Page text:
For forty years the Children of Israel traveled in the desert. Now, as they stood on the threshold of the Promised Land, the Torah recounts the stops they made during their journey. Over 40 locations are mentioned in the review of their itinerary. What is strange about this sequence is that in each case the usually terse Torah states the place from which they left and then the place at which they camped. Then it repeats the place at which they camped and states the new location of their camp. Why the redundant style. Of course they left from the last place where they last camped – why repeat it?
In a fast paced world people have become accustomed to run for their new goal while never looking back to their past. One may rush from task to task without any reference to a previous activity. The Torah wants us to know that every action has its ramifications and that no achievement hatched without the groundwork being laid by a preparatory deed.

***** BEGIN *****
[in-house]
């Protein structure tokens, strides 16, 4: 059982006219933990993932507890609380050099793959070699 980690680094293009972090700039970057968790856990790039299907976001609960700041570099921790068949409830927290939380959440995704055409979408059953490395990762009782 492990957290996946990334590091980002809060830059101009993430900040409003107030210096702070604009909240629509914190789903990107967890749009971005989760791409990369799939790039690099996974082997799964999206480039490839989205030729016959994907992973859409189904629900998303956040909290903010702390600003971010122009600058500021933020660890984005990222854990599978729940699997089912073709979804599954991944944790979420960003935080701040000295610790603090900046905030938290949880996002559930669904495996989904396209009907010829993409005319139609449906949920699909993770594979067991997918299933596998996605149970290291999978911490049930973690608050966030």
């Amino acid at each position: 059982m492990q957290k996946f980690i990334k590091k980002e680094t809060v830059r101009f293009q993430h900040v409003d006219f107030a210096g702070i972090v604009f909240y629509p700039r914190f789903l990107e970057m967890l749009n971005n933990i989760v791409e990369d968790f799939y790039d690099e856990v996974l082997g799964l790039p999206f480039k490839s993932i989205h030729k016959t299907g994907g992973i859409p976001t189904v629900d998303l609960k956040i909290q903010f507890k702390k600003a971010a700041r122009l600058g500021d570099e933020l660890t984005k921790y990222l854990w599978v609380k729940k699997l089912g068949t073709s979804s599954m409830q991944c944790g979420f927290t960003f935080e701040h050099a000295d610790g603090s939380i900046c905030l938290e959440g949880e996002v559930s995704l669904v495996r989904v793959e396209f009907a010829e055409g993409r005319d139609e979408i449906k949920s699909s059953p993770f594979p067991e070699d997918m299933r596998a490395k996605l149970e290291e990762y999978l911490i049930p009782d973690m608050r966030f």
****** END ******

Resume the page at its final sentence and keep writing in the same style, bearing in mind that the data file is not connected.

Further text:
This is one of the interpretations of “Maaseh abot siman la banim”– the actions of the fathers are a portend for the children. Upon his arrival in the Holy Land Abraham Abinu traveled from place to place criss-crossing the land from border to border. Rashi elucidates the reasons for the specific places mentioned in the Torah. Each had significance in the success or failure of the children of Abraham even hundreds of years later. He knew that his actions were not limited to a specific time frame and that they could affect the success of his offspring in the future conquest and settlement of the Land of Canaan.
What Abraham knew is important to every one of us. What one does has significance for many years and many generations into the future. As a matter of fact one’s deeds are not finite but eternal. What you do today will affect your status for eternity. It will not only affect you and your offspring but it can also influence the future of many others. It will not only count in the conduct of this world but it will also be important to the realities in the next world. Nothing one does is isolated. It is part of a chain that extends from the moment of performance into eternity. Consider it well and do your best- you don’t know what it will affect but you can be sure that it will. Text Copyright © 2007 by Rabbi Raymond Beyda and Torah.org.